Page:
"KNI has a commitment to providing the highest level and broadest range of treatment for its patients, and the NAEC Level 4 designation is yet another acknowledgement of our success in reaching that goal," said Dr. Michael R. Dobbs, interim chair of neurology and associate chief medical officer for UK HealthCare. "I'm delighted that the program has been recognized for its quality and range of care, and credit justly goes to the multidisciplinary team of physicians, nurses, rehabilitation specialists and staff that makes us worthy of this designation."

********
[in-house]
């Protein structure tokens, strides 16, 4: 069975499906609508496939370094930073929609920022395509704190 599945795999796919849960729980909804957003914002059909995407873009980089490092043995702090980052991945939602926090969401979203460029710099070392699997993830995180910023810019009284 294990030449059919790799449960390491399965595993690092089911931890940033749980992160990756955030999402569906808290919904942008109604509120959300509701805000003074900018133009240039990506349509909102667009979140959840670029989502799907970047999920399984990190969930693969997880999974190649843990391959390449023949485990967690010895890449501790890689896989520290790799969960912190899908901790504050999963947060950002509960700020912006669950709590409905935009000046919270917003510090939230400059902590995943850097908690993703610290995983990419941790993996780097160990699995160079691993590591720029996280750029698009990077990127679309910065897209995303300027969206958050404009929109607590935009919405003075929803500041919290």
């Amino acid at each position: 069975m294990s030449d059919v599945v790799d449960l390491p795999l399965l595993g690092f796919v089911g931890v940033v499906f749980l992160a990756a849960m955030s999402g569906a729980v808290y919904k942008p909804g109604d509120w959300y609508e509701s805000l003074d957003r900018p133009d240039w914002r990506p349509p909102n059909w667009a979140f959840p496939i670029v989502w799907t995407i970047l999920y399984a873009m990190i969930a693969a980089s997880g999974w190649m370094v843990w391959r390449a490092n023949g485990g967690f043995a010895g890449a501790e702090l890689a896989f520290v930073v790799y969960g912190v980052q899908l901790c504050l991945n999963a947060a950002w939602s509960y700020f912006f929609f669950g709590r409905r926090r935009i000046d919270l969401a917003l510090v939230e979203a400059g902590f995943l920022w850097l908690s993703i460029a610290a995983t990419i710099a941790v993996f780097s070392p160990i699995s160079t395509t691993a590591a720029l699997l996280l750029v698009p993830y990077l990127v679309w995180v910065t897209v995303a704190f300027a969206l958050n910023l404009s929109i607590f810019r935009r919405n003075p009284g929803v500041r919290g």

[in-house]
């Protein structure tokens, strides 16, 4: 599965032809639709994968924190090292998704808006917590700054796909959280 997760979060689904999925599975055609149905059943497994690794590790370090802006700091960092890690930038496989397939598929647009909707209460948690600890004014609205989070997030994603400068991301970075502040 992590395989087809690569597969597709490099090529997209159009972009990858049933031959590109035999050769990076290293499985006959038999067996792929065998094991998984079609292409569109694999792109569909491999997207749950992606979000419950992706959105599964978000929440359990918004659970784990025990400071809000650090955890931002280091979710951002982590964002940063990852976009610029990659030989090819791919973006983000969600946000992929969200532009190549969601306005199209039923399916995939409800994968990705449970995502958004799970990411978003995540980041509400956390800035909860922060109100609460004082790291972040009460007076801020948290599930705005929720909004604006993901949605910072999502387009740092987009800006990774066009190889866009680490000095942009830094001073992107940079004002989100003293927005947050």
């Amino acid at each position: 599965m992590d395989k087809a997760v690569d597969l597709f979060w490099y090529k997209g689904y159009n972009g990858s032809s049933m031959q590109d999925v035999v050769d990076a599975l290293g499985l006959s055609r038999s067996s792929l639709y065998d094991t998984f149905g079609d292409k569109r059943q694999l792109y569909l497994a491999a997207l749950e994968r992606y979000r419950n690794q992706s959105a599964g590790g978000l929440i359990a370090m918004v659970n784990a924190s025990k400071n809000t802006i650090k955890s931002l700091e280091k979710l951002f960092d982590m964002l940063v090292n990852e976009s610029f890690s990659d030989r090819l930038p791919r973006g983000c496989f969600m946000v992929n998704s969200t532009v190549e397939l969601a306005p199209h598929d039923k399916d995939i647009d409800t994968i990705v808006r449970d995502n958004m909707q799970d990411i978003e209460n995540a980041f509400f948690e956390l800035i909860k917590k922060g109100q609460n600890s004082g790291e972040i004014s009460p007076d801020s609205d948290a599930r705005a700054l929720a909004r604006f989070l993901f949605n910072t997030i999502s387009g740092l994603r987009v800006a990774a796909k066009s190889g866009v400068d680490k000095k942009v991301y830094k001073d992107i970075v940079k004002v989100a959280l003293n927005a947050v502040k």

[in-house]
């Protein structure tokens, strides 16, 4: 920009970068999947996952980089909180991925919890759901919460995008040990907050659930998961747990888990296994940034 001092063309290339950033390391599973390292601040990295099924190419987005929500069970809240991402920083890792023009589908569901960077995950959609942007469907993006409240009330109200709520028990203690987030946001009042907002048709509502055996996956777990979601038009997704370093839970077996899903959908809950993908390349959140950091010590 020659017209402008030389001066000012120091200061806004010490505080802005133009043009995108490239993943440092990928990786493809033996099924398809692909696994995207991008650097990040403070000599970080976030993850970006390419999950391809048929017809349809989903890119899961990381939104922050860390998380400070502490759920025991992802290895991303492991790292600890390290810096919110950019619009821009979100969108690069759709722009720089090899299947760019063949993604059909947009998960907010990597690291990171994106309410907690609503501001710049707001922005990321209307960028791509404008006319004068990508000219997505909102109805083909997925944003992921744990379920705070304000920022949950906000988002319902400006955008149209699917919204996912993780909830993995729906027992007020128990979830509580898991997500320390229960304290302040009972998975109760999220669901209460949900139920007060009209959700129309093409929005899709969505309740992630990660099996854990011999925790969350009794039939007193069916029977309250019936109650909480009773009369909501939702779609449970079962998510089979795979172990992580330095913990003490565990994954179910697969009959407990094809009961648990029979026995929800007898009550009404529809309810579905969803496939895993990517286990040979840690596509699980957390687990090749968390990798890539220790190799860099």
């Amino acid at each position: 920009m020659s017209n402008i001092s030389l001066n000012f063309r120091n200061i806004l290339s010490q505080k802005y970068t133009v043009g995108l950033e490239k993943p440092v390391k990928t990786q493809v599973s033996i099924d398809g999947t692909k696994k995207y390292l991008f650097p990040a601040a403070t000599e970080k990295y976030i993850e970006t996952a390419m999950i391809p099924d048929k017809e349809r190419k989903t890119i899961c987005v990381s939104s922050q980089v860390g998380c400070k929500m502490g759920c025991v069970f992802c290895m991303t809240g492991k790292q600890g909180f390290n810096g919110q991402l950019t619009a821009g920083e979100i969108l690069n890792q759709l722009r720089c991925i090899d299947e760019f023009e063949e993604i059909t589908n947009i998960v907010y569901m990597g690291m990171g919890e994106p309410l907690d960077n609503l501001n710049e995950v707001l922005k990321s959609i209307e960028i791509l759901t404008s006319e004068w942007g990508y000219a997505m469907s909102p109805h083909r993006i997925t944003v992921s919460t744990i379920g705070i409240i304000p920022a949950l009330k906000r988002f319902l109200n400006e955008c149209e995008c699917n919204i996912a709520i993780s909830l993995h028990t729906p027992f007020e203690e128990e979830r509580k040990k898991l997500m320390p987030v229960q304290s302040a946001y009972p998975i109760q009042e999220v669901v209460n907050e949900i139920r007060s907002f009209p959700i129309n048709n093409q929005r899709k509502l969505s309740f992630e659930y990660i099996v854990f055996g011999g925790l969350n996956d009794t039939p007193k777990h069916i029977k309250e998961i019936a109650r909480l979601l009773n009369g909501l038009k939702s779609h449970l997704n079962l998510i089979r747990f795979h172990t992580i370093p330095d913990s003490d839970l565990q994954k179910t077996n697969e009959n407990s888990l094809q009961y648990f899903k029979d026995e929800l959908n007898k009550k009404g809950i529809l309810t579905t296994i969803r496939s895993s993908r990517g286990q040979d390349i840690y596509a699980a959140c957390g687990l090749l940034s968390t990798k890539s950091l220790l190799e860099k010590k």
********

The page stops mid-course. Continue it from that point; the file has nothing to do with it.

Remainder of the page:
A Level 4 center provides the most complex forms of evaluation, including invasive brain monitoring and imaging and neuropsychological evaluation, and offers a broad range of medical and surgical treatment options.
"The epilepsy center has been providing the most comprehensive and specialized care to the people of Central and Eastern Kentucky for more than two decades," said Dr. Meriem Bensalem-Owen, director of KNI's Epilepsy Program. "Our epilepsy clinics, an active surgical program, and clinical trials offer a broad range of advanced forms of therapy for patients with difficult to control seizures. Those, in combination with our neuropsychological expertise and outreach efforts, make us the gold standard for epilepsy care in the bluegrass."
The NAEC is a non-profit group of more than 170 specialized epilepsy centers in the United States with the mission of setting a national agenda for quality epilepsy care.
Media Contact: Laura Dawahare, email@example.com